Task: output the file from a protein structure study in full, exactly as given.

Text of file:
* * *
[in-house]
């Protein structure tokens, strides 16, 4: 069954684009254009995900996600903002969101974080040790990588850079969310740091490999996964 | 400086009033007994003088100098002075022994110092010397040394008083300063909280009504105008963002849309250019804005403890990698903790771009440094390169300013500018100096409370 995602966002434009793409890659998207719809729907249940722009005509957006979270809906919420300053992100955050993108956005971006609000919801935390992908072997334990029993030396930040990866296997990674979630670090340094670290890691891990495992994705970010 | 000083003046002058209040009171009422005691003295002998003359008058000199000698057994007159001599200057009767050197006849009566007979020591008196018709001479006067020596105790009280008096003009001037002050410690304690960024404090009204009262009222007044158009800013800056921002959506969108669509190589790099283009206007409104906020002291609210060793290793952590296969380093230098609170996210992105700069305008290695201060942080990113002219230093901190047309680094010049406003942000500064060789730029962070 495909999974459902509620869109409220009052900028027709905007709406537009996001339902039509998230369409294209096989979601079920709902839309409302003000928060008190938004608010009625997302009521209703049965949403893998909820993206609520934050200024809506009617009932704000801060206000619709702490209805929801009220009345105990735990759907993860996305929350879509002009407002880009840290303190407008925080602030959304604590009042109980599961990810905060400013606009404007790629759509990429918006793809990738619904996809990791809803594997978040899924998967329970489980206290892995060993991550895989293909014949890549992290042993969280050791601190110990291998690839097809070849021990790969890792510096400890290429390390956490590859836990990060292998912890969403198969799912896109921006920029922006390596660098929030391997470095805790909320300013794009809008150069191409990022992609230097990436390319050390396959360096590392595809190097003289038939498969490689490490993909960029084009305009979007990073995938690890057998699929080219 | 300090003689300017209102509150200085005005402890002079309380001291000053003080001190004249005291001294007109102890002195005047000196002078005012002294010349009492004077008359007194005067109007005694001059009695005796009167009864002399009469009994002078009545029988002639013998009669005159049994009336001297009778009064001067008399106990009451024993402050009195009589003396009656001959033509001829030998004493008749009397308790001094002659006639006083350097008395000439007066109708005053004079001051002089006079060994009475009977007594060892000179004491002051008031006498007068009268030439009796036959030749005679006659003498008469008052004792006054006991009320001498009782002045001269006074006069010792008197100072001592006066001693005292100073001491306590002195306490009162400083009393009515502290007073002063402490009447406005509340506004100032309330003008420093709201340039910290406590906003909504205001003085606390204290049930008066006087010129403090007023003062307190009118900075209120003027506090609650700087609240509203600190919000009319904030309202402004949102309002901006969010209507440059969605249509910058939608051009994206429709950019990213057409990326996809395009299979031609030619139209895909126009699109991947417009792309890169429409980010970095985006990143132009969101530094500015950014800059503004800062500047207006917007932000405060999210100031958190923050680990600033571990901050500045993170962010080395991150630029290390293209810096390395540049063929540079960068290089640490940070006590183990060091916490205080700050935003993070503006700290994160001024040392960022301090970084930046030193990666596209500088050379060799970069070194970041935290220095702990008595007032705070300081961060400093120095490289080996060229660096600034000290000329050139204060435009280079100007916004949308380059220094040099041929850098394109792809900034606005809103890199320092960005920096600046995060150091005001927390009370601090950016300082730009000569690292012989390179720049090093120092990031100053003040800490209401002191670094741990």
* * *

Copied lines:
[in-house]
């Protein structure tokens, strides 16, 4: 069954684009254009995900996600903002969101974080040790990588850079969310740091490999996964 | 400086009033007994003088100098002075022994110092010397040394008083300063909280009504105008963002849309250019804005403890990698903790771009440094390169300013500018100096409370 995602966002434009793409890659998207719809729907249940722009005509957006979270809906919420300053992100955050993108956005971006609000919801935390992908072997334990029993030396930040990866296997990674979630670090340094670290890691891990495992994705970010 | 000083003046002058209040009171009422005691003295002998003359008058000199000698057994007159001599200057009767050197006849009566007979020591008196018709001479006067020596105790009280008096003009001037002050410690304690960024404090009204009262009222007044158009800013800056921002959506969108669509190589790099283009206007409104906020002291609210060793290793952590296969380093230098609170996210992105700069305008290695201060942080990113002219230093901190047309680094010049406003942000500064060789730029962070 495909999974459902509620869109409220009052900028027709905007709406537009996001339902039509998230369409294209096989979601079920709902839309409302003000928060008190938004608010009625997302009521209703049965949403893998909820993206609520934050200024809506009617009932704000801060206000619709702490209805929801009220009345105990735990759907993860996305929350879509002009407002880009840290303190407008925080602030959304604590009042109980599961990810905060400013606009404007790629759509990429918006793809990738619904996809990791809803594997978040899924998967329970489980206290892995060993991550895989293909014949890549992290042993969280050791601190110990291998690839097809070849021990790969890792510096400890290429390390956490590859836990990060292998912890969403198969799912896109921006920029922006390596660098929030391997470095805790909320300013794009809008150069191409990022992609230097990436390319050390396959360096590392595809190097003289038939498969490689490490993909960029084009305009979007990073995938690890057998699929080219 | 300090003689300017209102509150200085005005402890002079309380001291000053003080001190004249005291001294007109102890002195005047000196002078005012002294010349009492004077008359007194005067109007005694001059009695005796009167009864002399009469009994002078009545029988002639013998009669005159049994009336001297009778009064001067008399106990009451024993402050009195009589003396009656001959033509001829030998004493008749009397308790001094002659006639006083350097008395000439007066109708005053004079001051002089006079060994009475009977007594060892000179004491002051008031006498007068009268030439009796036959030749005679006659003498008469008052004792006054006991009320001498009782002045001269006074006069010792008197100072001592006066001693005292100073001491306590002195306490009162400083009393009515502290007073002063402490009447406005509340506004100032309330003008420093709201340039910290406590906003909504205001003085606390204290049930008066006087010129403090007023003062307190009118900075209120003027506090609650700087609240509203600190919000009319904030309202402004949102309002901006969010209507440059969605249509910058939608051009994206429709950019990213057409990326996809395009299979031609030619139209895909126009699109991947417009792309890169429409980010970095985006990143132009969101530094500015950014800059503004800062500047207006917007932000405060999210100031958190923050680990600033571990901050500045993170962010080395991150630029290390293209810096390395540049063929540079960068290089640490940070006590183990060091916490205080700050935003993070503006700290994160001024040392960022301090970084930046030193990666596209500088050379060799970069070194970041935290220095702990008595007032705070300081961060400093120095490289080996060229660096600034000290000329050139204060435009280079100007916004949308380059220094040099041929850098394109792809900034606005809103890199320092960005920096600046995060150091005001927390009370601090950016300082730009000569690292012989390179720049090093120092990031100053003040800490209401002191670094741990």